Manage Yourself to Stay Organized


By Sue Becker

I don't know of anyone who doesn't feel as though they're constantly being pulled in a million (OK, maybe a dozen) different directions. While the pace of life can be frantic, it is possible to stay on top of it all. Establishing some simple habits to manage the flow of information and stuff can help you gain control of your busy life. Here's a brief overview of how to manage what's coming at you:

Manage where you have to be. Use a calendar, planner or electronic tool to track appointments, events and to-dos. Write everything here so nothing slips through the cracks and you don't double-book yourself.

Manage what you have to do. Use a prioritized task list to keep track of all the random things you have to get done. Don't rely on your great memory to pull you through - at some point something important will get forgotten. Move things from intention to commitment by identifying when you'll do them.

Manage demands on your time. Don't commit to doing something before you consider how it will impact other things you want to accomplish. Evaluate whether requests for your time are in alignment with your goals and priorities. Be comfortable saying "no" when taking on a new commitment cause you to have to postpone or eliminate achieving an important goal.

Manage your paper flow. Create a system for each piece of incoming paper. Make it your mission to do something meaningful with each item you handle. Don't just put it down to deal with later — do something to move it along on its journey towards completion.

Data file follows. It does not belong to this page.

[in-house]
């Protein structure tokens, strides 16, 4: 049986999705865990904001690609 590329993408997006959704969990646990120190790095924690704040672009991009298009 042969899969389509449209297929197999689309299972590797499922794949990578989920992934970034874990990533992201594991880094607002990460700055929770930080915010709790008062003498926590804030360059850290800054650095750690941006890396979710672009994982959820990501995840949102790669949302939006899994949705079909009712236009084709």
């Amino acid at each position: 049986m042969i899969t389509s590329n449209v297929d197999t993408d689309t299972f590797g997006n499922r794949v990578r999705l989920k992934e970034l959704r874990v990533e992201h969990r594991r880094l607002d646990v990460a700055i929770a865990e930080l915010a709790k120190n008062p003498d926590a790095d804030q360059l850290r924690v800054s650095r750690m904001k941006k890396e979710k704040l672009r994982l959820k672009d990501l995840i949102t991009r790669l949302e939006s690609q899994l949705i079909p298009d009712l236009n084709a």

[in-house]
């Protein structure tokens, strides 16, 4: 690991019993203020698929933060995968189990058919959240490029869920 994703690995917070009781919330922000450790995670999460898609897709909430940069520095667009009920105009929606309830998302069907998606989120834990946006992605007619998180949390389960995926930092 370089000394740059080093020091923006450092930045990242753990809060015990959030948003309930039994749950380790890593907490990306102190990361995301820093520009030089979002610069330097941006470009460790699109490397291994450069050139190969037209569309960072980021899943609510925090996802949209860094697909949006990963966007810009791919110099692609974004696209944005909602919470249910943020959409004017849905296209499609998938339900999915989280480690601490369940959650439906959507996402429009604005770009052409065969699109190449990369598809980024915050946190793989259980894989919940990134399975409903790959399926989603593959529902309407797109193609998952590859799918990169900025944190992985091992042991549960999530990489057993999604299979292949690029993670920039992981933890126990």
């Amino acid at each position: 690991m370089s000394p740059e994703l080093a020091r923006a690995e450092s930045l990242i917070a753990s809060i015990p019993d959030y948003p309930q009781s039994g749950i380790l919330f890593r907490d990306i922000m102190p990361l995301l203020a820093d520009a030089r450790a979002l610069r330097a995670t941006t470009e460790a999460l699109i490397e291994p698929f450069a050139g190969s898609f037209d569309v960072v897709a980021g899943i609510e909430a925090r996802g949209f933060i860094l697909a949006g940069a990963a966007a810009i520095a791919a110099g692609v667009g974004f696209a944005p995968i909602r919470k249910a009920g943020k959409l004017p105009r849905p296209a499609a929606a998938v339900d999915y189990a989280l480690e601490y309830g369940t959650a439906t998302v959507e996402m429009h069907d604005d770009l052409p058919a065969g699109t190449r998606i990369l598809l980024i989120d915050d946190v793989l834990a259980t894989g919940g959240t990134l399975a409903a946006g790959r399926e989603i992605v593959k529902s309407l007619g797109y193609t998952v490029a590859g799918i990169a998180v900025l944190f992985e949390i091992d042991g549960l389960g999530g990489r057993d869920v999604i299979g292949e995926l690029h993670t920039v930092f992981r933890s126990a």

Manage your email. Email can be an incredibly intrusive drain on our time. Rather than letting it take over your day, have set times to check it (preferably not first-thing in the morning). Just as with paper, be purposeful with each email you read. Don't follow the "skim and delay" technique in which you skim a myriad of emails looking for the most fun or interesting one, and end up with a bunch of opened but unprocessed messages. Determine what the next step is for each email you open, then take that next step by deleting, forwarding, responding to, filing or marking the email for future action.

Manage your space. Organize your home and office so everything has a place where it belongs.

Spend 15 minutes at the end of the day getting things back where they belong. Whether it's at your workplace or in your home, take time to tidy your space, no matter how tired you are — once you start letting things slide, they can quickly get out of control. Enjoy the psychic benefit of starting your day with a clean slate rather than yesterday's mess.

While the steps I've described are simple (i.e., easy to understand), I know that putting them into place isn't always easy. Take on just one item at a time, allow yourself to misstep and start over, and give yourself a chance to make the relevant behaviors a habit before you take on the next step.

Internationally known organizing and productivity consultant, author, and speaker Sue Becker of From Piles to Smiles® enjoys helping people live better lives by creating customized systems to overcome their overwhelming paperwork, clutter, and schedules. She specializes in helping people who are chronically disorganized, especially people with AD/HD and is Illinois' first Certified Professional Organizer in Chronic Disorganization.

Sue invites you to sign up for her FREE Starter Kit: 5 Proven Ways to Organize and Simplify Your Life at http://www.pilestosmiles.com - you'll learn simple ways to discover the freedom of an organized home, office and life.



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